Why Replacing Elevated Highways with Boulevards May Be Good for Cities

3.8.12 | How’s this for placemaking and economic rebounding: Tearing down an elevated highway that destroyed a thriving neighborhood when it was built, and replacing it with a boulevard that reconnects what the highway sundered and opens the way for local economic revival that boosts property values and tax revenue?

That’s the debate in New Orleans, where an effort to tear down the elevated Claiborne Expressway (I-10) and restore the oak tree lined boulevard and African American neighborhood it destroyed moves toward a decision on whether to rebuild or replace the edifice.

Similar efforts are underway across the country. In addition to the New Orleans effort, the Congress for the New Urbanism (CNU)’s Highways to Boulevards Initiative aims to help activists in Buffalo, Louisville, St. Louis, and Seattle tear down elevated highways and replace them with street-level boulevards. As has been done in Chattanooga, Milwaukee, Portland, and San Francisco, and perhaps most internationally famously, Seoul, South Korea.

CNU notes that in each instance where a highway was torn down, surrounding property values skyrocketed as economic space was reclaimed, the land either redeveloped or turned into waterfront parks, reconnecting neighborhoods and restoring human-scaled links to waterfronts. That’s also why Boston’s “Big Dig” included demolition of elevated portions of I-93 and their replacement with the Rose Fitzgerald Kennedy Greenway.

And traffic? In each case, the surrounding, existing street grid simply absorbed it.

(In a personal observation, New Brunswick, NJ, blew it by allowing Memorial Parkway [Route 18] to sever its downtown from the Raritan River. The only way to access Elmer B. Boyd Park is by somehow crossing the highway. Compare that to Portland’s Tom McCall Waterfront Park, which replaced the Harbor Drive highway along the Willamette River back in the 1970s—you simply cross SW Naito Parkway, which is just another street in the downtown grid. Take a look at the two via Google Map satellite views; the juxtaposition is as startling as it is illustrative.)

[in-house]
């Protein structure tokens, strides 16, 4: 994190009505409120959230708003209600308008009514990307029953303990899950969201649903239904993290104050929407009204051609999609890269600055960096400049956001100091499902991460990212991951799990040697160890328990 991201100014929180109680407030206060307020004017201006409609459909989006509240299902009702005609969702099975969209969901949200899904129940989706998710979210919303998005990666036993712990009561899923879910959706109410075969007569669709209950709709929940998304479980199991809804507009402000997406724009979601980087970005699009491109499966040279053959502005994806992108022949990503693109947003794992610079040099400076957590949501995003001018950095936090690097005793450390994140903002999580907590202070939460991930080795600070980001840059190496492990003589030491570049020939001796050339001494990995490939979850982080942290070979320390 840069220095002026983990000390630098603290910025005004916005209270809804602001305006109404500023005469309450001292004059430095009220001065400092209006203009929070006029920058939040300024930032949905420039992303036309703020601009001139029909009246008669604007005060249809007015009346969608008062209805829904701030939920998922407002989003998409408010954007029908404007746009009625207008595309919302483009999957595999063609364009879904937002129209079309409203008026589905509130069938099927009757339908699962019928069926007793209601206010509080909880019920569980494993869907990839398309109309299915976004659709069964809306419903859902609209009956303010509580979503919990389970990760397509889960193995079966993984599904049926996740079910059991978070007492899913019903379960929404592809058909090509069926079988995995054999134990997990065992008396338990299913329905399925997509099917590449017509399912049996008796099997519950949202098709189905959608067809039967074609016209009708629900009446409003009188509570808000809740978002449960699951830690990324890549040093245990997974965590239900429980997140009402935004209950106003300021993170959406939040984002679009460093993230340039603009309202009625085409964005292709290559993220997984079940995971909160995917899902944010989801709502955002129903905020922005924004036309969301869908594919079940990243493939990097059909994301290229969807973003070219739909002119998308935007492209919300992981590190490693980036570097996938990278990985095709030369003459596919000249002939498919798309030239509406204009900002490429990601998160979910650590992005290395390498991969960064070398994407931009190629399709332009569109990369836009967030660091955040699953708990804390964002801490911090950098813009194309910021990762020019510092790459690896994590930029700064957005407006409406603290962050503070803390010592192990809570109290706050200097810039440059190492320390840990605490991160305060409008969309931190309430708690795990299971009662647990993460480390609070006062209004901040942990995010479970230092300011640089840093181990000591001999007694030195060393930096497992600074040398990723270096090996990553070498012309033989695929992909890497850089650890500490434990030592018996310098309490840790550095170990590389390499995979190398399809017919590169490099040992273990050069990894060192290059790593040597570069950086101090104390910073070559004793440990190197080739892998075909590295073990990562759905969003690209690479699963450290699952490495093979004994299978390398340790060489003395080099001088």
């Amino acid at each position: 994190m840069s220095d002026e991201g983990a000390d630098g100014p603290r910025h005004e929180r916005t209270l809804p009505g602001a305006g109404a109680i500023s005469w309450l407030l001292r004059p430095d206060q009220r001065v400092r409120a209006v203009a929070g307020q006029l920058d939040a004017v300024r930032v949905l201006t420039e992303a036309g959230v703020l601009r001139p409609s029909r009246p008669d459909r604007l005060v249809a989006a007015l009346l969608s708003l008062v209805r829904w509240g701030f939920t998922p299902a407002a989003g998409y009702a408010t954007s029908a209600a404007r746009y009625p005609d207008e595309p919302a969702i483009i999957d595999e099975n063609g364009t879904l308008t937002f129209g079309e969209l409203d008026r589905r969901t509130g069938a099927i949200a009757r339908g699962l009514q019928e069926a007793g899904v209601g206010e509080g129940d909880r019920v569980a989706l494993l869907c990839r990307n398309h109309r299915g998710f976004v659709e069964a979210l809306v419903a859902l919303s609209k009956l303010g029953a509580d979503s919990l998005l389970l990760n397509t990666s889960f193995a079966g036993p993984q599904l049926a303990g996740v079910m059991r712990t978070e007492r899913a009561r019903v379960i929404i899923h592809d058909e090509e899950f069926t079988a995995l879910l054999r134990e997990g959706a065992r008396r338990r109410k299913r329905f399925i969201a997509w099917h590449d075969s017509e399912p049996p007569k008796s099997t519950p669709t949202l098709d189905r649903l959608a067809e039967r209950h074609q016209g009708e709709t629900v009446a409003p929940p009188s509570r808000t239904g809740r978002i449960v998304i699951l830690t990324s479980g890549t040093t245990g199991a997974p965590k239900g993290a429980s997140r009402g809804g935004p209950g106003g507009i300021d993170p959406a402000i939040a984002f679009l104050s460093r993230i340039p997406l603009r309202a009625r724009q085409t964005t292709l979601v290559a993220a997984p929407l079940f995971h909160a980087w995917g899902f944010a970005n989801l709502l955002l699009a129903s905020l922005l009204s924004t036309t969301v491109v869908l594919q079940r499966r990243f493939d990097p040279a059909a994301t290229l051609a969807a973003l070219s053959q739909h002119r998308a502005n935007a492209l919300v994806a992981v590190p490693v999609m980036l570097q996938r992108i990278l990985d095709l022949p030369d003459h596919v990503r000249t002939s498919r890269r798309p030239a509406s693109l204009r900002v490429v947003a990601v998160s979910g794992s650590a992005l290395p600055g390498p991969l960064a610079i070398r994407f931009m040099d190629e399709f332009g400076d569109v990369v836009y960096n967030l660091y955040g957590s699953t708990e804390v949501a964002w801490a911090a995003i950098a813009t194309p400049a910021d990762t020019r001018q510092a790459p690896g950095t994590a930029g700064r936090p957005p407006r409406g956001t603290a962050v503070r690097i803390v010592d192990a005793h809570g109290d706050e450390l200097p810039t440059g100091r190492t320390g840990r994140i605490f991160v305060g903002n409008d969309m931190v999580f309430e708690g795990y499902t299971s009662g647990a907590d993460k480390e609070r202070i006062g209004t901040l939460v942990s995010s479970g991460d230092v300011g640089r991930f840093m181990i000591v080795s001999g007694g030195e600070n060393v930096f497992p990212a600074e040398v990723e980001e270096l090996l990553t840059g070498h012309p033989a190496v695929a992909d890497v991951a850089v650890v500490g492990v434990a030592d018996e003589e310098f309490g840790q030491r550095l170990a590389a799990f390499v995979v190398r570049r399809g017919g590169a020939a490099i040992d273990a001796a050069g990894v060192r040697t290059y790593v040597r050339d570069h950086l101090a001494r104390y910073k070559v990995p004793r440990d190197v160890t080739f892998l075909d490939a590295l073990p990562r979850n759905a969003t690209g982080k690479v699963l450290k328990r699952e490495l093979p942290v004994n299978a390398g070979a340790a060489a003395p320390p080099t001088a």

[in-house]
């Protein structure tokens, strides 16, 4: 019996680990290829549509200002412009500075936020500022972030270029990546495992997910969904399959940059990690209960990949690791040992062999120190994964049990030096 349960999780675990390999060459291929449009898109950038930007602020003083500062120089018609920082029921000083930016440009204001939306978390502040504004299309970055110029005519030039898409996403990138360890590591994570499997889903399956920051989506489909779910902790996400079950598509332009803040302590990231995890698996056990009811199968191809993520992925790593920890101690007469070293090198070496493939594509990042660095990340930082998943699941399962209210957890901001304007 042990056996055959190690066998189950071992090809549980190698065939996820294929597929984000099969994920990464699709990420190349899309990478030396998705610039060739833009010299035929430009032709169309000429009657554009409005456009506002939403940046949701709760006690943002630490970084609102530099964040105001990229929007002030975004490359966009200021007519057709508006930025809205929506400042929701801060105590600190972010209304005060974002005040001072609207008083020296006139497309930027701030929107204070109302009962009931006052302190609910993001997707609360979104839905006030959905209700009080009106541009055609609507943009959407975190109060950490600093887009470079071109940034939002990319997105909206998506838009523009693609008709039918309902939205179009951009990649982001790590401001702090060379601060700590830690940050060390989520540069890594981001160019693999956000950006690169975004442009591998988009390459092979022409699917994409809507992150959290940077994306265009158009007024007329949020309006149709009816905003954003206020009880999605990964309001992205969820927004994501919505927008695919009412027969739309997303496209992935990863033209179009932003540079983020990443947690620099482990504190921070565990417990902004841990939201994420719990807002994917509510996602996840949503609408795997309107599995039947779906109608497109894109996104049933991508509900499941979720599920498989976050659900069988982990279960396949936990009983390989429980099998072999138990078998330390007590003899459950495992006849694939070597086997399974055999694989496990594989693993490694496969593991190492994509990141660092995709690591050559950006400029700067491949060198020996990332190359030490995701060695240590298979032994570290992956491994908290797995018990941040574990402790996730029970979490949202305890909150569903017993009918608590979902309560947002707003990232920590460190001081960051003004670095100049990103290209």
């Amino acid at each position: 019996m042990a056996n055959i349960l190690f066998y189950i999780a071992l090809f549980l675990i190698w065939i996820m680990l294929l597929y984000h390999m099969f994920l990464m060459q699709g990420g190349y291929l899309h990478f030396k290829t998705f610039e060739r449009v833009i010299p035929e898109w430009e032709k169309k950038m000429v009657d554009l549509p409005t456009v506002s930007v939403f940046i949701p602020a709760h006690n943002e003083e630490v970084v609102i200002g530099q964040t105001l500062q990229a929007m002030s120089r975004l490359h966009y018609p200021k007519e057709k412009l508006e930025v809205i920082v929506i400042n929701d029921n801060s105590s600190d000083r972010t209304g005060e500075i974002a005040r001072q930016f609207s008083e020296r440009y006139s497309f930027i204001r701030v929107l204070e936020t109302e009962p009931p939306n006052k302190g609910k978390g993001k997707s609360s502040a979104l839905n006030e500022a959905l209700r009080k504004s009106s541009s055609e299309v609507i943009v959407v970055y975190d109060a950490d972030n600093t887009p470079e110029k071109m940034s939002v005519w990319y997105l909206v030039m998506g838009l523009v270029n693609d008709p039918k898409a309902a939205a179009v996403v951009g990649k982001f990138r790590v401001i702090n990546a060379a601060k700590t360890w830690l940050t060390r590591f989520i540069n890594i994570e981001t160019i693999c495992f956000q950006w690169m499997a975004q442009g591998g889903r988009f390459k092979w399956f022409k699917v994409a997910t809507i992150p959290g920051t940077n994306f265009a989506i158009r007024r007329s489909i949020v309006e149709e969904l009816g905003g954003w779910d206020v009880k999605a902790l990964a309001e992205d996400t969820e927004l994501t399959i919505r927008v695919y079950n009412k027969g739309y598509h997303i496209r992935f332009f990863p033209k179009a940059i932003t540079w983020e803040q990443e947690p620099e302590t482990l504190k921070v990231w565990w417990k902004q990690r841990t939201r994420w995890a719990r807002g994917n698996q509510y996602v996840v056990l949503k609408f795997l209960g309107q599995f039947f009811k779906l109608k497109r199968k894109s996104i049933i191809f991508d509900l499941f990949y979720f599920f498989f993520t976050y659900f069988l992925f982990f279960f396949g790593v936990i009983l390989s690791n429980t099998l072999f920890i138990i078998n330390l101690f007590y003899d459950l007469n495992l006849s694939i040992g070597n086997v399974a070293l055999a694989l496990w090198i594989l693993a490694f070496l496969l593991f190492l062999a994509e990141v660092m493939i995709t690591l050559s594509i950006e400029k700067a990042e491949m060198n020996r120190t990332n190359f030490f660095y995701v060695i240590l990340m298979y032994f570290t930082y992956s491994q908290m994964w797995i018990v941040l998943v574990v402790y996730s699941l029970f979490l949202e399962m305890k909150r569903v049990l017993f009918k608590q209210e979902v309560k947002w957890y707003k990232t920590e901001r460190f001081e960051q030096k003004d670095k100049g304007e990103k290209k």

Speaking of placemaking, Crain’s Chicago Business reports that the Chicago’s “mega-loop”—the classic “L”-girded Loop, along with the area between Lake Michigan and Ashland Avenue, Cermak Road, and North Avenue—has reached the tipping point of commercial, retail, and residential growth to become “the new economic engine of the metropolitan area and, increasingly, the rest of Illinois.” That’s not without hazards, however:

Unless the region’s overall growth picks up, though, northeastern Illinois risks becoming a land of a prosperous center, growing exurbs (where land is cheap) and a troubled inner ring, says Randy Blankenhorn, executive director of the Chicago Metropolitan Agency for Planning. It could turn into a sort of Paris on the prairie.

One more note on housing, and one that’s directly related to what the Crain’s story describes: Hours after I filed the previous post at this blog, Placemakers posted (natch) this piece by Ben Brown, noting another element of the coming national housing renovation. Here he takes note of a new book by Arthur C. Nelson, director of the University of Utah’s Metropolitan Research Center, “Reshaping Metropolitan America: Development Trends and Opportunities to 2030,” and the Bipartisan Policy Center report that was the subject of my previous post. Brown’s conclusion:

Given the Washington gridlock, however, the prospect of sweeping change by the feds is not a good one. And state legislatures are going to have so much on their plates that meaningful help for prospective home buyers, renters and developers is unlikely. Fortunately, regional and local governments have many of the tools they need to help themselves and citizens: More enlightened infrastructure planning, innovative approaches to affordable housing policies, choice-broadening zoning reform.

Smart Growthers and New Urbanists have been evolving best practices for leveraging those approaches for the last couple decades. I think it’s safe to predict they’ll be among the go-to resources for coping with the changes. But even if the impacts of the economic and demographic shifts prove to be wildly exaggerated, the effort to anticipate and respond to the changes will produce more livable places for more people.

I agree. The regions that take advantage of this opportunity will prove their resilience. Woe to those that don’t.

Photo: Boston’s Rose Fitzgerald Kennedy Greenway/ Hellogreenway.

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